“Bacurau” (2019, Kino Lorber) Faced with extinction on two fronts – starvation, addiction and neglect by the government, and “Most Dangerous Game”-style slaughter by wealthy Western tourists (led by Udo Kier) – the residents of a remote Brazilian village turn to a disparate group, including the ornery town doctor (Sonia Braga) and a local outlaw (Thomas Aquino) to help them wage violent resistance. Exuberantly bizarre genre hybrid from Brazilian filmmakers Kleber Mendonca Filho and Juliano Dornelles wears its influences and timely politics on its sleeve – European Westerns, ’50s science fiction, John Carpenter in the former, and Western boorishness and hometown corruption in the former – and manages, somehow, to make them all work together in vibrant, blood-soaked harmony. Kino’s Blu-ray includes a making-of doc, multiple interviews with the filmmakers, and commentary by Filho.
“America as Seen By a Frenchman” (1960, Arrow Academy) The Frenchman in question here is director Francois Reichenbach, who captured on film a wide array of U.S. customs and culture during an 18-month visit to the States. The result is a sort of refined mondo movie, alternating scenes of abundance (Disneyland) with high weirdness (diving horses) and social extremes (prison rodeos). There are also some poignant moments, like footage from a segregated Mardi Gras, but mostly, “America” generates an air of Gallic bewilderment, underscored by Jean Cocteau‘s amused narration, at our talent for conspicuous consumption. Arrow’s Blu-ray includes an appreciation by author Philip Kemp.
“Go Go Mania” (1965, Kino Lorber) Jukebox-style rock and roll film highlighting British Invasion groups of the period. Two songs by the Beatles (“She Loves You” and “Twist and Shout”) bookend the film, though the footage is from a 1963 Pathe newsreel; the rest of the acts lip-sync against variety show-style sets for journeyman director Frederic Goode and cinematographer Geoffrey Unsworth (“2001”). The Animals (with Alan Price) and the Spencer Davis Group (with Steve Winwood) are the standouts, respectively, though your mileage may vary in regard to the Nashville Teens, Peter and Gordon, and Honeycombs (with their boss female drummer, Honey Lantree). DJ Jimmy Savile – decades before the revelation of his predatory behavior – is also present, but don’t let him detract from this enjoyable glimpse at an early phase of British pop-rock; Kino’s Blu-ray includes informative commentary by writers Bryan Reesman and Jeff Slate.
“Time Zone Inn” (2020, IndiePix Films) Two couples, facing the possibility of long-distance relationships, take rooms at the titular bed and breakfast, where mandatory separation and immersion into different cultures test their abilities to adapt. Thoughtful Italian drama from first time feature director Andrea di Iorio is slight in length and adopts a tone that at times strays too far into academic territory, but still manages to raise some intriguing questions about how and why we make choices. The picturesque qualities of the cast and Italian locations fill in the gaps when your attention may wander; IndiePix’s DVD includes a very brief promotional trailer for the company.
“Smash Palace” (1981, Arrow Video) A combination of loneliness and isolation drives Anna Jemison into the arms of a supportive cop (Keith Aberdein), which in turn spurs her husband – racing obsessive and junkyard owner Bruno Lawrence, who also co-scripted – into a desperate and destructive response. New Zealand filmmaker Roger Donaldson paints neither party as the villain in this fine-grain character study, and makes no excuses for Lawrence’s toxic behavior, but rather serves as a primer on how neglect, even if unintentional, can have disastrous consequences. Donaldson, whose film career would expand to America following the critical success of this film, provides a commentary track for Arrow’s Blu-ray, which also includes a lengthy making-of doc.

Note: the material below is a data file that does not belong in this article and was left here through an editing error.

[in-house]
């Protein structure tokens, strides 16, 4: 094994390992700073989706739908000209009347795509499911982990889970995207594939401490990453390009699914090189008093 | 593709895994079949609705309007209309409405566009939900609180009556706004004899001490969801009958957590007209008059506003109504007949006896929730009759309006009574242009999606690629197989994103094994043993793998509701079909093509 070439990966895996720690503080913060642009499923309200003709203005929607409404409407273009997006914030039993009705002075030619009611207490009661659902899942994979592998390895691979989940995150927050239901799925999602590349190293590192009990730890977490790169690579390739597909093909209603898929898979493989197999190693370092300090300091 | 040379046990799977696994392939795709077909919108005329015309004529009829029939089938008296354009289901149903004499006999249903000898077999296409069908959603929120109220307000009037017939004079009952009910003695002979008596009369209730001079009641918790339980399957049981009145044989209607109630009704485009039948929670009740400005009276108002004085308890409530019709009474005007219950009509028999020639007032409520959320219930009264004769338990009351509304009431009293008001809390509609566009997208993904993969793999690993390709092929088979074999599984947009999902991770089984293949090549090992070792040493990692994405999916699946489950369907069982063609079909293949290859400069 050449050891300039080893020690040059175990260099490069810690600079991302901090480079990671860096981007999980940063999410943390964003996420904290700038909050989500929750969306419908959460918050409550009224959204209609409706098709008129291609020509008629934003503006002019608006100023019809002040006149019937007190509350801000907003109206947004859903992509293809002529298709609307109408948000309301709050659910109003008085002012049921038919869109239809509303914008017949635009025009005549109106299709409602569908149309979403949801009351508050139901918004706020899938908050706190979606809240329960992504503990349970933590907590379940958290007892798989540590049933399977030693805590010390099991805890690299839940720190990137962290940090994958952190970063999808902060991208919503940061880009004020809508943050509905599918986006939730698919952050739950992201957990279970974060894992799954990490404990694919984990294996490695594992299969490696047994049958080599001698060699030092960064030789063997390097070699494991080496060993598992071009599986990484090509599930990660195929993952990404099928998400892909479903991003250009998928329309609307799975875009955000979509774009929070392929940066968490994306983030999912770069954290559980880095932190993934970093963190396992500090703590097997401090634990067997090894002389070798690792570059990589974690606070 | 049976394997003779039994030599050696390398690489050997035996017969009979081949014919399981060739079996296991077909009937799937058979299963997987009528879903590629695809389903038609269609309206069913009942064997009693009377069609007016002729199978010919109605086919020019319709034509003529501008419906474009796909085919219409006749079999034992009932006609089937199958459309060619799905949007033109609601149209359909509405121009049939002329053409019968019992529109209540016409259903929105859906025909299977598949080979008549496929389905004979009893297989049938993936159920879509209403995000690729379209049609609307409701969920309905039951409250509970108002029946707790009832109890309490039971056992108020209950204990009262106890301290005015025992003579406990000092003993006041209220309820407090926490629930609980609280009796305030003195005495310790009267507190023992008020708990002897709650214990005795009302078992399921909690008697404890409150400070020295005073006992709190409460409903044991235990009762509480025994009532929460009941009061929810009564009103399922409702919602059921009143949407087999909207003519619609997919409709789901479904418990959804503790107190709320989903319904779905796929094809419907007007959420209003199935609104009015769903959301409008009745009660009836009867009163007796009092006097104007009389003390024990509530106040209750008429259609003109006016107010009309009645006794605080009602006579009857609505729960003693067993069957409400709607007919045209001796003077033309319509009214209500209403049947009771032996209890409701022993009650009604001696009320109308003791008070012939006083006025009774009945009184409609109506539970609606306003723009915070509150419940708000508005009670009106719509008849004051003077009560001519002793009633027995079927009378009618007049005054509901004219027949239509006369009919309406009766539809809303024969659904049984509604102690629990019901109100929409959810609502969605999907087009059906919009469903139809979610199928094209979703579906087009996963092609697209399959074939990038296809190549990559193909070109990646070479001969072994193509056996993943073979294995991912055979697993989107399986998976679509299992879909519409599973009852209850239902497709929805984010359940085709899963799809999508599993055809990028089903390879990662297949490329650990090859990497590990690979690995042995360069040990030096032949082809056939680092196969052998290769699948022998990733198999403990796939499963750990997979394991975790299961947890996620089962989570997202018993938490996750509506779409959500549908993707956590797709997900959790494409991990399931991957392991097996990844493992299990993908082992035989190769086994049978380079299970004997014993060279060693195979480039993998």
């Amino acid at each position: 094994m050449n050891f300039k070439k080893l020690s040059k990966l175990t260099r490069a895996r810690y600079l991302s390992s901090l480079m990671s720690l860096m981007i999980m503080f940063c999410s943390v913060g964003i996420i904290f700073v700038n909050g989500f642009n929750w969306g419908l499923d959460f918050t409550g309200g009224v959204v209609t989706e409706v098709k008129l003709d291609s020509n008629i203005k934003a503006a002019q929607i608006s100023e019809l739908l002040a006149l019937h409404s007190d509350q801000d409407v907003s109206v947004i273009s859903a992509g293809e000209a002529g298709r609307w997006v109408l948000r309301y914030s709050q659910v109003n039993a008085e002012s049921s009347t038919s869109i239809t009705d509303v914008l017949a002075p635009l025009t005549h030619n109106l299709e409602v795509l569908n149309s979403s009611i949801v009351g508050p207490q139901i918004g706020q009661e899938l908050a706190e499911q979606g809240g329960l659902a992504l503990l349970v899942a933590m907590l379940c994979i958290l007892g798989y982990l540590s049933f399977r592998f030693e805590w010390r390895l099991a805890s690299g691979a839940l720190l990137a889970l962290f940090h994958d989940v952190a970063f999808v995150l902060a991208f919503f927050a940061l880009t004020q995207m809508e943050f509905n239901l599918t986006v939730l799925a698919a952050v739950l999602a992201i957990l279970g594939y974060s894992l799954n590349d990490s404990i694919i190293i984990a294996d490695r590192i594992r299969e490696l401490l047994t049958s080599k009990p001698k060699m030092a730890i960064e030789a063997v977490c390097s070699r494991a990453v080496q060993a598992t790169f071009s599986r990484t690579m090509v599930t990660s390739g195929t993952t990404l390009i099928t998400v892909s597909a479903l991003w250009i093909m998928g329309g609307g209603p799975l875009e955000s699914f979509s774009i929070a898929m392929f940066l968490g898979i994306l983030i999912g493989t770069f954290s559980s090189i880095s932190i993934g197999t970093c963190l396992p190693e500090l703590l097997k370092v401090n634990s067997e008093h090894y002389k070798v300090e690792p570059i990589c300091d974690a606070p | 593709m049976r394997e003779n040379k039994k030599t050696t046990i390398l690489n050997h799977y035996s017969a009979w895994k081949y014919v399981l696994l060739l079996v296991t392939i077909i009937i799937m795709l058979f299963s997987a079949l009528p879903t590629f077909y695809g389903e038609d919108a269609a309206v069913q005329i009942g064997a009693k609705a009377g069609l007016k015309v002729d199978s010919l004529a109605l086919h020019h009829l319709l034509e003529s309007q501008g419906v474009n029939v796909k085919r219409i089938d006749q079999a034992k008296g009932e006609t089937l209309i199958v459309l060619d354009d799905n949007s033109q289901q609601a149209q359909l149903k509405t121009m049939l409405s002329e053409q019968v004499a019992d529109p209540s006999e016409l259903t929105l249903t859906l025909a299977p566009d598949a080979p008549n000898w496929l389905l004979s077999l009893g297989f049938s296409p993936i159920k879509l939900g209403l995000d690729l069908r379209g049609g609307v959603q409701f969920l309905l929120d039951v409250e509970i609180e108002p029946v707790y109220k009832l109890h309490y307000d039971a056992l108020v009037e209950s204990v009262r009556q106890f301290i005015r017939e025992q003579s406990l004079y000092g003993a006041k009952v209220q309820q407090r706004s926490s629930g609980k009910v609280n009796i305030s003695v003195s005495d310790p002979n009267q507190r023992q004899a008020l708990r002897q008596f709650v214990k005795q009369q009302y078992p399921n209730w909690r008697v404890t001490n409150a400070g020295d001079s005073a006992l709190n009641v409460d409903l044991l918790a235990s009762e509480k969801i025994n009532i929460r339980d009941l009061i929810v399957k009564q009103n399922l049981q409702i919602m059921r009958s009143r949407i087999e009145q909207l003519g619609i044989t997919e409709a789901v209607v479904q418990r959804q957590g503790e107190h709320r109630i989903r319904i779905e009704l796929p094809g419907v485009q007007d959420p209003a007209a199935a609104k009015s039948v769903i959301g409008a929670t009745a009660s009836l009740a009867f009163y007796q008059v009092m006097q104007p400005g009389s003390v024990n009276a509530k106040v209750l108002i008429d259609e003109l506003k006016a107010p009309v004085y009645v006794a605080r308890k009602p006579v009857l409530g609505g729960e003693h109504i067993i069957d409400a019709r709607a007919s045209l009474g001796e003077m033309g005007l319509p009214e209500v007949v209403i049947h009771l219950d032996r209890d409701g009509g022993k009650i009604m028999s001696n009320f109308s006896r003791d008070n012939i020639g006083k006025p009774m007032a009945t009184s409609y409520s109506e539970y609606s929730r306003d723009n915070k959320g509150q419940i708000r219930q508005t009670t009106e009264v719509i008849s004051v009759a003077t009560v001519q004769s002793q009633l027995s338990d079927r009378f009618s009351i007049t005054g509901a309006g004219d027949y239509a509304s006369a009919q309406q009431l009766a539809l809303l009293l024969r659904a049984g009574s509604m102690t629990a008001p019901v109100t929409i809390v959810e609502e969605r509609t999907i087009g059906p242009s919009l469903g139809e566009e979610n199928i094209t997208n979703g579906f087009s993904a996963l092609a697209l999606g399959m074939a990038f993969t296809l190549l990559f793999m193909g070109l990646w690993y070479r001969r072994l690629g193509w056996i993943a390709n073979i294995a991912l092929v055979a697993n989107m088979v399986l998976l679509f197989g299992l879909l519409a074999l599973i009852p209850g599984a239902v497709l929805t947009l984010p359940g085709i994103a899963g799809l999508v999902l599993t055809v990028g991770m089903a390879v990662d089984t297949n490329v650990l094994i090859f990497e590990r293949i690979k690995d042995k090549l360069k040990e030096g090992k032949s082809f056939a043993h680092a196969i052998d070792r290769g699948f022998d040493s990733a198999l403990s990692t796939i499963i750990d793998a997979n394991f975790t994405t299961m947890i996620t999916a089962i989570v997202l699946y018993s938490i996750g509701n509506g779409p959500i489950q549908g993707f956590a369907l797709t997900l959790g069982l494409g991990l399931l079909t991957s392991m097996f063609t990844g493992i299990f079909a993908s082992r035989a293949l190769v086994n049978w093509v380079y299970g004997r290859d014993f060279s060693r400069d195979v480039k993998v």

“L’important c’est d’Aimer” (1975, Film Movement) Photographer Fabio Testi meets actress Romy Schneider on the set of a trashy B-movie, and the pair’s bond, forged by mutual desperation over the state of their careers, blossoms into something between love and obsession, and leads to an ill-advised attempt to fund a film version of “Richard III” starring cracked actor Klaus Kinski as a pathway to more respectable fare. Polish director Andrzej Zulawski’s French/Italian/West German drama is filled with the extreme characters and situations that populated his other films (see “Cosmos“), but also a surprising and melancholy tenderness, exemplified by Schneider’s vulnerable performance (which won the first Cesar Award). With Jacques Dutronc as Schneider’s eccentric husband; Film Movement’s Blu-ray includes an interview with Zulawski and liner notes by Kat Ellinger.
“Deadline” (1980, Vinegar Syndrome) Writer Stephen Young, who specializes in gory horror films, wants to move into more respectable fare, but finds it hard to shut off the ultraviolent setpieces in his head, even as they appear to spill over into real life. Obscure low-budget thriller and Canadian tax shelter film by Mario Azzopardi, is a real curiosity that stitches together a downbeat portrait of psychological collapse with over-the-top splatter sequences (one featuring punk/New Wave act Rough Trade). The halves work on their own – Young and the cast, which includes Cindy Hinds from “The Brood,” are better than expected, and the bloodshed is almost hallucinatory in its grossness – but together, the result is disorienting and at times, contradictory. That may be the chief appeal for psychotronic-minded viewers and Canuxploitation completists; Vinegar Syndrome’s Blu-ray/DVD set includes interviews with producer Henry Less and cinematographer Manfred Guthe.